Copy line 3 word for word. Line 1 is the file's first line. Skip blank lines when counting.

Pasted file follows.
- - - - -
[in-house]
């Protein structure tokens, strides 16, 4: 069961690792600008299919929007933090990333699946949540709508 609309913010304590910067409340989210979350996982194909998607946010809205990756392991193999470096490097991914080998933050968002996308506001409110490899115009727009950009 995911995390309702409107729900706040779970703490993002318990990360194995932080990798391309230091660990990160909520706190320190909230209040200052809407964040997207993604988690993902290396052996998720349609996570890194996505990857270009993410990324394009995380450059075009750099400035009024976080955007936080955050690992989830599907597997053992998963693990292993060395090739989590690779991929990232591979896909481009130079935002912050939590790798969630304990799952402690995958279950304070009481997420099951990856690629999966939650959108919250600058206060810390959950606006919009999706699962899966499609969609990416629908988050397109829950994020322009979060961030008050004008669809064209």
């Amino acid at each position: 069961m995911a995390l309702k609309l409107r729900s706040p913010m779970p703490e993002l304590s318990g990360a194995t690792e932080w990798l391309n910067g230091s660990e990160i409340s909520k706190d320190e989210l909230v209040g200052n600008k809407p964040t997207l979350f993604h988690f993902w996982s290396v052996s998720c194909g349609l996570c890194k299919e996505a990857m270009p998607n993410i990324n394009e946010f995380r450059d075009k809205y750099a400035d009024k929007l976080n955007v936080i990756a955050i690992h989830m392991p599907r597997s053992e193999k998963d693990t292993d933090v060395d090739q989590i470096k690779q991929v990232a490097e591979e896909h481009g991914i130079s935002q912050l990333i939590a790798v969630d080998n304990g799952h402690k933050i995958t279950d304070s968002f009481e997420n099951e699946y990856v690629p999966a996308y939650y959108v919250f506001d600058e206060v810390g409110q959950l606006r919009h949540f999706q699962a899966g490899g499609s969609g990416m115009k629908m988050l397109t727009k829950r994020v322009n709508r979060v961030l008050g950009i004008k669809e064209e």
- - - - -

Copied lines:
């Amino acid at each position: 069961m995911a995390l309702k609309l409107r729900s706040p913010m779970p703490e993002l304590s318990g990360a194995t690792e932080w990798l391309n910067g230091s660990e990160i409340s909520k706190d320190e989210l909230v209040g200052n600008k809407p964040t997207l979350f993604h988690f993902w996982s290396v052996s998720c194909g349609l996570c890194k299919e996505a990857m270009p998607n993410i990324n394009e946010f995380r450059d075009k809205y750099a400035d009024k929007l976080n955007v936080i990756a955050i690992h989830m392991p599907r597997s053992e193999k998963d693990t292993d933090v060395d090739q989590i470096k690779q991929v990232a490097e591979e896909h481009g991914i130079s935002q912050l990333i939590a790798v969630d080998n304990g799952h402690k933050i995958t279950d304070s968002f009481e997420n099951e699946y990856v690629p999966a996308y939650y959108v919250f506001d600058e206060v810390g409110q959950l606006r919009h949540f999706q699962a899966g490899g499609s969609g990416m115009k629908m988050l397109t727009k829950r994020v322009n709508r979060v961030l008050g950009i004008k669809e064209e």